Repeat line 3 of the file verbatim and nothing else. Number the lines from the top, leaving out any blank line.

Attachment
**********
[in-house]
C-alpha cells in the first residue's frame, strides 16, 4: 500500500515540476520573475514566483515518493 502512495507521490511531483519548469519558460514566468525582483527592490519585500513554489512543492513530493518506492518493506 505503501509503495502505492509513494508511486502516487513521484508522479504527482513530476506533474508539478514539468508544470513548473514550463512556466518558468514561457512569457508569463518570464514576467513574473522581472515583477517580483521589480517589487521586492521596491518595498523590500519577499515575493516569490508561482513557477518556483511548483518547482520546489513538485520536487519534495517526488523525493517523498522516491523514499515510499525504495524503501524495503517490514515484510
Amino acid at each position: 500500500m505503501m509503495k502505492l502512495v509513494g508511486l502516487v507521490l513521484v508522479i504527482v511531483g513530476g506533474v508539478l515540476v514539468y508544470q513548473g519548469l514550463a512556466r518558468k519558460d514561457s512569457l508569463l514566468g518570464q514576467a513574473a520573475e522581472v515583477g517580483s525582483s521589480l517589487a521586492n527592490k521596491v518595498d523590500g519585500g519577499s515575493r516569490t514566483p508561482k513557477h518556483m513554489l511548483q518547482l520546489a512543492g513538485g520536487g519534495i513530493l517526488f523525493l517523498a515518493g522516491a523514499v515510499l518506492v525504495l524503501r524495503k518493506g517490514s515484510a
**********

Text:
Amino acid at each position: 500500500m505503501m509503495k502505492l502512495v509513494g508511486l502516487v507521490l513521484v508522479i504527482v511531483g513530476g506533474v508539478l515540476v514539468y508544470q513548473g519548469l514550463a512556466r518558468k519558460d514561457s512569457l508569463l514566468g518570464q514576467a513574473a520573475e522581472v515583477g517580483s525582483s521589480l517589487a521586492n527592490k521596491v518595498d523590500g519585500g519577499s515575493r516569490t514566483p508561482k513557477h518556483m513554489l511548483q518547482l520546489a512543492g513538485g520536487g519534495i513530493l517526488f523525493l517523498a515518493g522516491a523514499v515510499l518506492v525504495l524503501r524495503k518493506g517490514s515484510a